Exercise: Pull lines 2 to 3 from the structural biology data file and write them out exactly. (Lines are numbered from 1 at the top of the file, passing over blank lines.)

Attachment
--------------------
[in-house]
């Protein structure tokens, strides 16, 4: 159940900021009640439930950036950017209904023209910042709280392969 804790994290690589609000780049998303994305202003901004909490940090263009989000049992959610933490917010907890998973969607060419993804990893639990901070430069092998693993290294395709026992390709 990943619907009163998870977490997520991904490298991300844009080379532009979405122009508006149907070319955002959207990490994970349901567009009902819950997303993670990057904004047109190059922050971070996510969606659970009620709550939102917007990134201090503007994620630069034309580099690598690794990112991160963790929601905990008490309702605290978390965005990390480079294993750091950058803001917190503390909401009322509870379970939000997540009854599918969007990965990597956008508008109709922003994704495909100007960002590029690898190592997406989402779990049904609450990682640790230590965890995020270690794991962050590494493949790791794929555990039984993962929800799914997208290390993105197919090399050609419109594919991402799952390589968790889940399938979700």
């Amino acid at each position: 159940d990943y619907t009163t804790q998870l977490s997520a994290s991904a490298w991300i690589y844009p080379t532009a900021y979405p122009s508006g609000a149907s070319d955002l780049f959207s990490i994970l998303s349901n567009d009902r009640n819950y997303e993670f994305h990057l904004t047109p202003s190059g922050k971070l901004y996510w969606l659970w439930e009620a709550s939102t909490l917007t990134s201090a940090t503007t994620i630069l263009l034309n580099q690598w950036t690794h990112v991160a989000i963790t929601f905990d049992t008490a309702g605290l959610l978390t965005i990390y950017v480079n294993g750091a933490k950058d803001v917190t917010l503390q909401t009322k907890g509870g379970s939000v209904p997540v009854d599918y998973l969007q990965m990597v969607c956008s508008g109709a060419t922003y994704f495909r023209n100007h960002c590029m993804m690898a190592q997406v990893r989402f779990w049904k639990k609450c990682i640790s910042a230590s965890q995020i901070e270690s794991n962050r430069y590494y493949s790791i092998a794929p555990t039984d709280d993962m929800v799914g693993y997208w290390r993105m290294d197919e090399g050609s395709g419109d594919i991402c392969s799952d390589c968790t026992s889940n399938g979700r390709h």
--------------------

């Protein structure tokens, strides 16, 4: 159940900021009640439930950036950017209904023209910042709280392969 804790994290690589609000780049998303994305202003901004909490940090263009989000049992959610933490917010907890998973969607060419993804990893639990901070430069092998693993290294395709026992390709 990943619907009163998870977490997520991904490298991300844009080379532009979405122009508006149907070319955002959207990490994970349901567009009902819950997303993670990057904004047109190059922050971070996510969606659970009620709550939102917007990134201090503007994620630069034309580099690598690794990112991160963790929601905990008490309702605290978390965005990390480079294993750091950058803001917190503390909401009322509870379970939000997540009854599918969007990965990597956008508008109709922003994704495909100007960002590029690898190592997406989402779990049904609450990682640790230590965890995020270690794991962050590494493949790791794929555990039984993962929800799914997208290390993105197919090399050609419109594919991402799952390589968790889940399938979700």
């Amino acid at each position: 159940d990943y619907t009163t804790q998870l977490s997520a994290s991904a490298w991300i690589y844009p080379t532009a900021y979405p122009s508006g609000a149907s070319d955002l780049f959207s990490i994970l998303s349901n567009d009902r009640n819950y997303e993670f994305h990057l904004t047109p202003s190059g922050k971070l901004y996510w969606l659970w439930e009620a709550s939102t909490l917007t990134s201090a940090t503007t994620i630069l263009l034309n580099q690598w950036t690794h990112v991160a989000i963790t929601f905990d049992t008490a309702g605290l959610l978390t965005i990390y950017v480079n294993g750091a933490k950058d803001v917190t917010l503390q909401t009322k907890g509870g379970s939000v209904p997540v009854d599918y998973l969007q990965m990597v969607c956008s508008g109709a060419t922003y994704f495909r023209n100007h960002c590029m993804m690898a190592q997406v990893r989402f779990w049904k639990k609450c990682i640790s910042a230590s965890q995020i901070e270690s794991n962050r430069y590494y493949s790791i092998a794929p555990t039984d709280d993962m929800v799914g693993y997208w290390r993105m290294d197919e090399g050609s395709g419109d594919i991402c392969s799952d390589c968790t026992s889940n399938g979700r390709h």